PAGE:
The final step of the workflow is a detailed examination of best practices and lessons learned. Three analogues with similar reservoir characteristics and production challenges to Target A have been selected to demonstrate both the high and low side of recovery efficiency: the Halfdan, Dan, and Valdemar fields, offshore Denmark (Fig. 2).
High-Side Outcome: Upper Cretaceous-Paleocene Chalk Reservoir, Halfdan Field, Denmark. The Halfdan Field produces oil from a water-wet chalk reservoir. Multiple acid fractures are induced in the producers to maximize productivity, whereas fractures in the injectors are induced by high-rate water injection to increase injectivity, enhance sweep geometry, and achieve voidage replacement (Lafond et al. 2010). Early producers typically suffered from lift problems owing to a combination of low solution-gas/oil ratio and water-cuts of ~20 to 40%. These problems were alleviated by pressure support from adjacent injectors within a year of injection startup. Selective completions provided control of individual production and injection zones, while preventing early water breakthrough and allowing control of water injection distribution. Production peaked at 106,846 BOPD in 2005 before falling gradually to 41,095 BOPD in 2018 when the field had produced 502 MMBO or 31% of STOIIP (Fig. 5a). Successful implementation of high-rate water injection, horizontal drilling, and acid stimulation led to an estimated ultimate recovery factor of 38%.
Mid-case Outcome: Upper Cretaceous-Paleocene Chalk Reservoir, Dan Field, Denmark. The Dan Field produces oil from a water-wet chalk reservoir. During 1987-1990, six >2,500 ft-long horizontal wells were drilled and stimulated with multiple sand-propped fractures (Larsen et al. 1997). Water was injected at high rates and above fracture-propagation pressure, creating fractures up to 4,000 ft long and 200-400 ft high. The hydraulically fractured horizontal wells showed an average fourfold production increase compared to the conventional producers. Hydraulic fracturing of horizontal wells coupled with implementation of seawater injection into deviated wells led to a significant increase in oil production during 1987–1997 (Fig. 5b). Selective completions were used to isolate individual fractures and control the injection rate. From 1997 onward, drilling of high-rate horizontal water injectors caused a marked increase in production, which reached a peak of 118,536 BOPD in 2000. Despite further drilling of two or three horizontal wells per year, production declined steadily thereafter to 20,000 BOPD with an average water-cut of 89% in 2018. Successful implementation of advanced drilling and completion technologies and effective water injection led to an estimated ultimate recovery factor of 28%.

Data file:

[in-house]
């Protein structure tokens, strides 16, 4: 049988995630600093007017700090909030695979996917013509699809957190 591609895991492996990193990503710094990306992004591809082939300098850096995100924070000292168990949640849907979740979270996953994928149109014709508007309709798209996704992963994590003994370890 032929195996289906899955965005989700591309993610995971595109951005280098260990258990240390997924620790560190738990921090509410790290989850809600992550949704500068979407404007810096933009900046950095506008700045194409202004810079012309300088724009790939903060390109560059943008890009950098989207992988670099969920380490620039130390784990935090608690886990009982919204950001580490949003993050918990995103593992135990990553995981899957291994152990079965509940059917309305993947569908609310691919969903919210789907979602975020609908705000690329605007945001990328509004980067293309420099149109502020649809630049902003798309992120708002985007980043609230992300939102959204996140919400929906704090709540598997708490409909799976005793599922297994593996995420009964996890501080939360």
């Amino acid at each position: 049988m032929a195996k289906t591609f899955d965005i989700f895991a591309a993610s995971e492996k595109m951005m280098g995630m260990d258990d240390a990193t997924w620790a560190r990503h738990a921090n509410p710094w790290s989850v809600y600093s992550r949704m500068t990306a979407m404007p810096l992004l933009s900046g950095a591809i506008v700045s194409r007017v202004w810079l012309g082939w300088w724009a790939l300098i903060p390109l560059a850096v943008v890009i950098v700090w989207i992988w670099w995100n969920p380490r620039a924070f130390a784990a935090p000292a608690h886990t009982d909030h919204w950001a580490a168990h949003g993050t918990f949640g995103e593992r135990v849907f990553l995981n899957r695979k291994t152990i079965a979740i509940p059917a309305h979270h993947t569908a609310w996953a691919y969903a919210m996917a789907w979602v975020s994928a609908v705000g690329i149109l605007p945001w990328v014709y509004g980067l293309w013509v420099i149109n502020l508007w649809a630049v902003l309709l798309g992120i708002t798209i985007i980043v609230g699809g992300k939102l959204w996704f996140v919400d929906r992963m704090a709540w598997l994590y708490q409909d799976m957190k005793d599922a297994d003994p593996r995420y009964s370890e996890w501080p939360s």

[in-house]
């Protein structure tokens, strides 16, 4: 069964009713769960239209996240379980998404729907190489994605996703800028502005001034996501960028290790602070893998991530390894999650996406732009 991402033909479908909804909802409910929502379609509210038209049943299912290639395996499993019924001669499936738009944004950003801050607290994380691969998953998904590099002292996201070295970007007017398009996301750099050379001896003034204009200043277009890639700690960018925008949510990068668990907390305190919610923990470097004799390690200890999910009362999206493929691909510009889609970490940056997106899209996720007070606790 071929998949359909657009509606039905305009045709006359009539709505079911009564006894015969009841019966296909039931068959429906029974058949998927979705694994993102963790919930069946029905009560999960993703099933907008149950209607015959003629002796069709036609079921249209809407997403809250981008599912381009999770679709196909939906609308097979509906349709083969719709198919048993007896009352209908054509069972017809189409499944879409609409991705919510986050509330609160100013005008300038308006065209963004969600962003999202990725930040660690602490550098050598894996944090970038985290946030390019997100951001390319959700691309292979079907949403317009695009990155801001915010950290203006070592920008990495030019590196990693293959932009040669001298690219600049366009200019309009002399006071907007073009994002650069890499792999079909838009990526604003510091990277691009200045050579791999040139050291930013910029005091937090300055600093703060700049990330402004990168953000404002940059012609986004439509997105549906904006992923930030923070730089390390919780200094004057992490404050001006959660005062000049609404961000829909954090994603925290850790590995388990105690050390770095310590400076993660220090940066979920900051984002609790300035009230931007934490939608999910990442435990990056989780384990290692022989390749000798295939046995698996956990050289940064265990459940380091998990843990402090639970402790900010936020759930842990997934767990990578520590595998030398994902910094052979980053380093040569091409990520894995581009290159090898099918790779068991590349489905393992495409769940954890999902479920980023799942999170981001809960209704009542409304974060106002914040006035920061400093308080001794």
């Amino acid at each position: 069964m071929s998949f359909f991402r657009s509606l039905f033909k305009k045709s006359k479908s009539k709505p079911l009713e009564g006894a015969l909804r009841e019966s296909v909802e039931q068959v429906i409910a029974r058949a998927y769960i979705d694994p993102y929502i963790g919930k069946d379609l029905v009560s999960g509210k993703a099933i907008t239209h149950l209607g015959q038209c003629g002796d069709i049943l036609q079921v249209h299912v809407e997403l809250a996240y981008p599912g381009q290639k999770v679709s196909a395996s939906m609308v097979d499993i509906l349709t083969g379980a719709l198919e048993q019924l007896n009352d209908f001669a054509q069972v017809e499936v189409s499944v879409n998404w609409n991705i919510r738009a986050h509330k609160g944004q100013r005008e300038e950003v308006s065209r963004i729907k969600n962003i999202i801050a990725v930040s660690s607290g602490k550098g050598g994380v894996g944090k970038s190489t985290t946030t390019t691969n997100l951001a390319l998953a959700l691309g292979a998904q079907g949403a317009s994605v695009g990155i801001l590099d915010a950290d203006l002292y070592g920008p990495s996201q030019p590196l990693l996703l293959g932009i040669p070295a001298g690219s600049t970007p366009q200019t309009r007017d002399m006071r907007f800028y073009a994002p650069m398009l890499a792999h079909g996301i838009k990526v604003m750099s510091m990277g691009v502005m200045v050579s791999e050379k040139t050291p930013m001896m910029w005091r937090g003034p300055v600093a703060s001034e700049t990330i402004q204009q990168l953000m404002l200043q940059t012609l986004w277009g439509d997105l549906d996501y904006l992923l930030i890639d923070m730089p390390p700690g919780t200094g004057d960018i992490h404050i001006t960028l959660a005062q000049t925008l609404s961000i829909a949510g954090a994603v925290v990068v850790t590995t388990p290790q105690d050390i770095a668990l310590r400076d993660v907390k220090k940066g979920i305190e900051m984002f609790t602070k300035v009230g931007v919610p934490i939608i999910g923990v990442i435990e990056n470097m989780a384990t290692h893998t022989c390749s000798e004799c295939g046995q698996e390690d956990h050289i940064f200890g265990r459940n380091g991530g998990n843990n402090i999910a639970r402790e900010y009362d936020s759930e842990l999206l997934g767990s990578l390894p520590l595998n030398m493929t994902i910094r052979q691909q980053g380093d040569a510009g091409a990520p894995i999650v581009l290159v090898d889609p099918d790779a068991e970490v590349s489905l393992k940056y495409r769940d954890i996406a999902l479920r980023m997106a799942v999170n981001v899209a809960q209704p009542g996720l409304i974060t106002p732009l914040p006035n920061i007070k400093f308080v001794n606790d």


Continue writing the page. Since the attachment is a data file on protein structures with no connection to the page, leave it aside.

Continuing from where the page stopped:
Low-Side Outcome: Lower Cretaceous Chalk Reservoir, Valdemar Field, Denmark. The Valdemar Field produces oil from a mixed-wettability chalk reservoir. Production through four horizontal wells was mostly <3,000 BOPD, but a long horizontal well drilled in 2001 increased production to 8,435 BOPD with a water-cut of 40% by 2004. An additional 15 long horizontal wells subsequently increased production dramatically, peaking at 24,298 BOPD with a water-cut of 36.5% in 2009 (Fig. 5c). Owing to the low reservoir permeability, the wells have been hydraulically fractured (Navarro and Heer 2014). A typical horizontal well has a ~10,000 ft-long lateral section and is completed with 12–16 sand-propped fracture stages spaced ~650 ft apart, designed to connect the full reservoir thickness. In 2010, oil rates fell sharply to an average of 15,662 BOPD with a water-cut of 57%. Despite the drilling of two more horizontal producers, production continued to decline, reaching 11,168 BOPD with a water-cut of 52% in 2018 from 21 active producers. By the end of 2018, the field had produced 86.3 MMBO, representing 12% of STOIIP. Owing to the mixed wettability of the reservoir, water injection at Valdemar would likely be slow and ineffective. Poor control of water production and lack of effective secondary recovery programs led to an estimated ultimate recovery factor of only 14%. Recent numerical modelling indicates that up to ~83 MMBO could be recovered using continuous lean gas injection, resulting in incremental recovery of 11.5% (Suicmez 2019).